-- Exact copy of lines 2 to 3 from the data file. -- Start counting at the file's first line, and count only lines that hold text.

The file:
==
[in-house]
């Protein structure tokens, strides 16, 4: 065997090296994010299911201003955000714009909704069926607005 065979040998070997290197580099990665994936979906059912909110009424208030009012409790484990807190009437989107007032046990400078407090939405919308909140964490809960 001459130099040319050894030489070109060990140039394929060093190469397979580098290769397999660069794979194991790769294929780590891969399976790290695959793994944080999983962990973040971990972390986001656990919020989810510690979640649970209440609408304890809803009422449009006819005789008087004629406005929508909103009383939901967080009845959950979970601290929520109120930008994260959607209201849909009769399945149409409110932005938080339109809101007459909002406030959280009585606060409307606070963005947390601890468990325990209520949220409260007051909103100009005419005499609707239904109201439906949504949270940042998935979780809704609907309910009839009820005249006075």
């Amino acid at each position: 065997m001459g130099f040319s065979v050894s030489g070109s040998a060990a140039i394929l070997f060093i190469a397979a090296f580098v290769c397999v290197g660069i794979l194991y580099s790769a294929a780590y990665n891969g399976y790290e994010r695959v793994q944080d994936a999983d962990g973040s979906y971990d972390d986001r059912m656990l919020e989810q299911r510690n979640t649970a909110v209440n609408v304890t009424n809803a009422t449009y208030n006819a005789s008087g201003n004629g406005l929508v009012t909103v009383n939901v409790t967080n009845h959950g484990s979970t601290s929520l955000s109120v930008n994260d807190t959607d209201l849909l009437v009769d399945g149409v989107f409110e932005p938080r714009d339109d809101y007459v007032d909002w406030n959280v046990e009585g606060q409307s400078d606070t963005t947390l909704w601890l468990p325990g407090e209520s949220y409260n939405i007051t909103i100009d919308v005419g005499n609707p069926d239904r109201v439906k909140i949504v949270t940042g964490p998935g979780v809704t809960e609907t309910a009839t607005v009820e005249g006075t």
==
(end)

């Protein structure tokens, strides 16, 4: 065997090296994010299911201003955000714009909704069926607005 065979040998070997290197580099990665994936979906059912909110009424208030009012409790484990807190009437989107007032046990400078407090939405919308909140964490809960 001459130099040319050894030489070109060990140039394929060093190469397979580098290769397999660069794979194991790769294929780590891969399976790290695959793994944080999983962990973040971990972390986001656990919020989810510690979640649970209440609408304890809803009422449009006819005789008087004629406005929508909103009383939901967080009845959950979970601290929520109120930008994260959607209201849909009769399945149409409110932005938080339109809101007459909002406030959280009585606060409307606070963005947390601890468990325990209520949220409260007051909103100009005419005499609707239904109201439906949504949270940042998935979780809704609907309910009839009820005249006075």
């Amino acid at each position: 065997m001459g130099f040319s065979v050894s030489g070109s040998a060990a140039i394929l070997f060093i190469a397979a090296f580098v290769c397999v290197g660069i794979l194991y580099s790769a294929a780590y990665n891969g399976y790290e994010r695959v793994q944080d994936a999983d962990g973040s979906y971990d972390d986001r059912m656990l919020e989810q299911r510690n979640t649970a909110v209440n609408v304890t009424n809803a009422t449009y208030n006819a005789s008087g201003n004629g406005l929508v009012t909103v009383n939901v409790t967080n009845h959950g484990s979970t601290s929520l955000s109120v930008n994260d807190t959607d209201l849909l009437v009769d399945g149409v989107f409110e932005p938080r714009d339109d809101y007459v007032d909002w406030n959280v046990e009585g606060q409307s400078d606070t963005t947390l909704w601890l468990p325990g407090e209520s949220y409260n939405i007051t909103i100009d919308v005419g005499n609707p069926d239904r109201v439906k909140i949504v949270t940042g964490p998935g979780v809704t809960e609907t309910a009839t607005v009820e005249g006075t």